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Life on the Ship



ABOARD THE USCGC POLAR SEA, ON THE BEAUFORT SEA– I discovered a novel way to become seasick. For two days last week we anchored about 20 miles north of the Alaska coast, near Prudhoe Bay. The capture helicopters were used to pickup supplies from Deadhorse, including fresh lettuce (after a couple weeks at sea, this was exciting), mail, and several new personnel. One is a representative from native communities of hunters and trappers on the north slope, who has joined us to observe our operations. After spending two days on the onload we had two days of transit to our next target bear, and recent poor weather has meant that we had many down days in a row. This finally got me into the gym onboard the ship.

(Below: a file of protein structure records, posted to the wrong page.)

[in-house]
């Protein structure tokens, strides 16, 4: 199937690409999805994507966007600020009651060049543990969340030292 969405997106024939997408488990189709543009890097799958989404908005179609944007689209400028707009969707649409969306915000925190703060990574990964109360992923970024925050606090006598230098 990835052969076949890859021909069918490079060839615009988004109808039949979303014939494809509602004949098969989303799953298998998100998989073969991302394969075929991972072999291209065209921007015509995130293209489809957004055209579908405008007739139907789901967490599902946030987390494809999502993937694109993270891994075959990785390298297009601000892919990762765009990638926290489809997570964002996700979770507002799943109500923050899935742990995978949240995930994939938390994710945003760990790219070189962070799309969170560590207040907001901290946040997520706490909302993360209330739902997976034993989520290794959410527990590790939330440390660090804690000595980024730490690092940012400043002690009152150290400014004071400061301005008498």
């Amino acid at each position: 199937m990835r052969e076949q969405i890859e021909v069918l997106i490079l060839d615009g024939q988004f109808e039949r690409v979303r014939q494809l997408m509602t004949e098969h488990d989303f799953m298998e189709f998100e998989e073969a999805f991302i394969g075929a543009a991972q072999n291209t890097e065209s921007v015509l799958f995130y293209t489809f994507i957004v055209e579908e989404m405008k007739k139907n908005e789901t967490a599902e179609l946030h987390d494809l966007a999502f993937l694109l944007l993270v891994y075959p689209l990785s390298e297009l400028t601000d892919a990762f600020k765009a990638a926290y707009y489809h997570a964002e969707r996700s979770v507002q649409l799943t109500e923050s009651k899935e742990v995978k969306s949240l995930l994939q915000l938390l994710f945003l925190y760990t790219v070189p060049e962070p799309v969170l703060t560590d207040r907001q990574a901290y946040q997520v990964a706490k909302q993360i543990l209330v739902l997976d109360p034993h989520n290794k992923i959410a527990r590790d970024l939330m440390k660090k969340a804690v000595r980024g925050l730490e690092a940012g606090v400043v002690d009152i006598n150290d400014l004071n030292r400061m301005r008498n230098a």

The gym is below the foc’sle, meaning it is below the main deck very near the bow. The floor in the gym slopes upward; I tried the treadmill for the first time, and decided to do a “hills” run. So, the already-leaning treadmill slowly tilted more then less, repeatedly, every one to two minutes, while I ran in place for 25 minutes. We were breaking moderate ice (probably around a foot thick) so the ship was rocking unpredictably as well, particularly when we encountered pieces of thick multi-year ice (many feet thick). By the time I stepped off the treadmill and tried to walk across the gym I was tilting pretty far myself. I walked slowly, from equipment to equipment, bracing myself as I went.


The gym is located near the bow of the ship; the bulkheads (walls) around the gym are on the outside of the hull, so the sounds of breaking ice can be incredibly loud. Last week I was in the gym when we were breaking very thick multiyear ice, and the sound was like being inside of a thundercloud. I would have had to yell to be heard by someone standing next to me, and the screeching and crunching completely drowned out my ipod. The large white tube in the corner runs from the foc’sle above to a room below the gym. The anchor chain is spooled below, where it is paid out or retrieved by a diesel powerplant up to the deck, where it hangs over the side and is attached to a 9000 lb anchor.